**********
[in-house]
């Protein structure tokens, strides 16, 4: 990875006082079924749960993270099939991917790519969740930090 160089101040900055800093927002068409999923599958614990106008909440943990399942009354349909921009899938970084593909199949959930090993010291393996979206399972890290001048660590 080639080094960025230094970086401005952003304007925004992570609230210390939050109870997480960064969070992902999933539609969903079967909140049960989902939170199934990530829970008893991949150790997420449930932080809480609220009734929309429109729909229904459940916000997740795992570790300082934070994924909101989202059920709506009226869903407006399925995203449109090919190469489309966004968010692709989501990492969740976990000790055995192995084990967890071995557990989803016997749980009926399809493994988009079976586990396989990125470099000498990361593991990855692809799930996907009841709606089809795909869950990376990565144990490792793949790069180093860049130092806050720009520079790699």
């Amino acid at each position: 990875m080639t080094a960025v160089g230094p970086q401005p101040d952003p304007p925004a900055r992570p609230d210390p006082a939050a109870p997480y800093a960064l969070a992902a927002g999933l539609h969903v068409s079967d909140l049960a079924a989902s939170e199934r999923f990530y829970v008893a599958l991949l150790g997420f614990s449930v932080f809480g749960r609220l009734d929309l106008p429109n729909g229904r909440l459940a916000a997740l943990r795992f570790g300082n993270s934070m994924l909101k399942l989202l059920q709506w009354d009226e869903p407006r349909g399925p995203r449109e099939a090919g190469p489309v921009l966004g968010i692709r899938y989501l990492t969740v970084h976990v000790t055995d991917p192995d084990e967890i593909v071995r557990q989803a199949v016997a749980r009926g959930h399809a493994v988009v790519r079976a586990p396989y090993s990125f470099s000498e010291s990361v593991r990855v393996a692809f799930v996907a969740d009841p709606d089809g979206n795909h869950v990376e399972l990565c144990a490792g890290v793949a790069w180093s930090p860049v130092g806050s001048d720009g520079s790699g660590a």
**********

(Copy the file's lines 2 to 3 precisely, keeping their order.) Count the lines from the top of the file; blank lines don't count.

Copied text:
């Protein structure tokens, strides 16, 4: 990875006082079924749960993270099939991917790519969740930090 160089101040900055800093927002068409999923599958614990106008909440943990399942009354349909921009899938970084593909199949959930090993010291393996979206399972890290001048660590 080639080094960025230094970086401005952003304007925004992570609230210390939050109870997480960064969070992902999933539609969903079967909140049960989902939170199934990530829970008893991949150790997420449930932080809480609220009734929309429109729909229904459940916000997740795992570790300082934070994924909101989202059920709506009226869903407006399925995203449109090919190469489309966004968010692709989501990492969740976990000790055995192995084990967890071995557990989803016997749980009926399809493994988009079976586990396989990125470099000498990361593991990855692809799930996907009841709606089809795909869950990376990565144990490792793949790069180093860049130092806050720009520079790699």
């Amino acid at each position: 990875m080639t080094a960025v160089g230094p970086q401005p101040d952003p304007p925004a900055r992570p609230d210390p006082a939050a109870p997480y800093a960064l969070a992902a927002g999933l539609h969903v068409s079967d909140l049960a079924a989902s939170e199934r999923f990530y829970v008893a599958l991949l150790g997420f614990s449930v932080f809480g749960r609220l009734d929309l106008p429109n729909g229904r909440l459940a916000a997740l943990r795992f570790g300082n993270s934070m994924l909101k399942l989202l059920q709506w009354d009226e869903p407006r349909g399925p995203r449109e099939a090919g190469p489309v921009l966004g968010i692709r899938y989501l990492t969740v970084h976990v000790t055995d991917p192995d084990e967890i593909v071995r557990q989803a199949v016997a749980r009926g959930h399809a493994v988009v790519r079976a586990p396989y090993s990125f470099s000498e010291s990361v593991r990855v393996a692809f799930v996907a969740d009841p709606d089809g979206n795909h869950v990376e399972l990565c144990a490792g890290v793949a790069w180093s930090p860049v130092g806050s001048d720009g520079s790699g660590a």